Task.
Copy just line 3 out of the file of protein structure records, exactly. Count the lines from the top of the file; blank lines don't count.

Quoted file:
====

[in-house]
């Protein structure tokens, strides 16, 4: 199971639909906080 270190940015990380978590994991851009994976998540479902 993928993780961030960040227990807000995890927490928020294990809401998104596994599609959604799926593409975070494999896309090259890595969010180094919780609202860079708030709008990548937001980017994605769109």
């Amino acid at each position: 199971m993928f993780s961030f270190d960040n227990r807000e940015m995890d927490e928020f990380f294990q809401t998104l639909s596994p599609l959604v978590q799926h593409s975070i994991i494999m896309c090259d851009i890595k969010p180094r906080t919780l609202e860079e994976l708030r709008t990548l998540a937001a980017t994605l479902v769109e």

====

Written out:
């Amino acid at each position: 199971m993928f993780s961030f270190d960040n227990r807000e940015m995890d927490e928020f990380f294990q809401t998104l639909s596994p599609l959604v978590q799926h593409s975070i994991i494999m896309c090259d851009i890595k969010p180094r906080t919780l609202e860079e994976l708030r709008t990548l998540a937001a980017t994605l479902v769109e």